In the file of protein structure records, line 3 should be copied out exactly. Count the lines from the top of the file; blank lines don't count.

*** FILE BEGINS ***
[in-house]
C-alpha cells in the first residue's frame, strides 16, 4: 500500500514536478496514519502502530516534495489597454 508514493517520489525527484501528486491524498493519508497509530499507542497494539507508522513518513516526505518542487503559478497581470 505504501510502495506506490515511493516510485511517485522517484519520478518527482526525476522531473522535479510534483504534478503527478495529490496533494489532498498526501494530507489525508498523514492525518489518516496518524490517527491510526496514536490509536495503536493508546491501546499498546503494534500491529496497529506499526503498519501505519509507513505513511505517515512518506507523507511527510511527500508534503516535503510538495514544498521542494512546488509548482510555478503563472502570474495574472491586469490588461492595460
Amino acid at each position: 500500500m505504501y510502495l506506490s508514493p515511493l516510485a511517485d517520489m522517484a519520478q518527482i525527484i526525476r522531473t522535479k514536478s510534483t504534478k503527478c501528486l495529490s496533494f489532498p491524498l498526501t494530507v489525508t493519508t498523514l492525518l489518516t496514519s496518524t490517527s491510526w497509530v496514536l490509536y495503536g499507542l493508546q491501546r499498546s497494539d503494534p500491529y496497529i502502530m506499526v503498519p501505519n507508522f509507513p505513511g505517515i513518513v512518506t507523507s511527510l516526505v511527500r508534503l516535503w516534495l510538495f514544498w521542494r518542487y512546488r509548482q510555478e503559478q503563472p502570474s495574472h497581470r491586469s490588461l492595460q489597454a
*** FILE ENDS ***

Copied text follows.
Amino acid at each position: 500500500m505504501y510502495l506506490s508514493p515511493l516510485a511517485d517520489m522517484a519520478q518527482i525527484i526525476r522531473t522535479k514536478s510534483t504534478k503527478c501528486l495529490s496533494f489532498p491524498l498526501t494530507v489525508t493519508t498523514l492525518l489518516t496514519s496518524t490517527s491510526w497509530v496514536l490509536y495503536g499507542l493508546q491501546r499498546s497494539d503494534p500491529y496497529i502502530m506499526v503498519p501505519n507508522f509507513p505513511g505517515i513518513v512518506t507523507s511527510l516526505v511527500r508534503l516535503w516534495l510538495f514544498w521542494r518542487y512546488r509548482q510555478e503559478q503563472p502570474s495574472h497581470r491586469s490588461l492595460q489597454a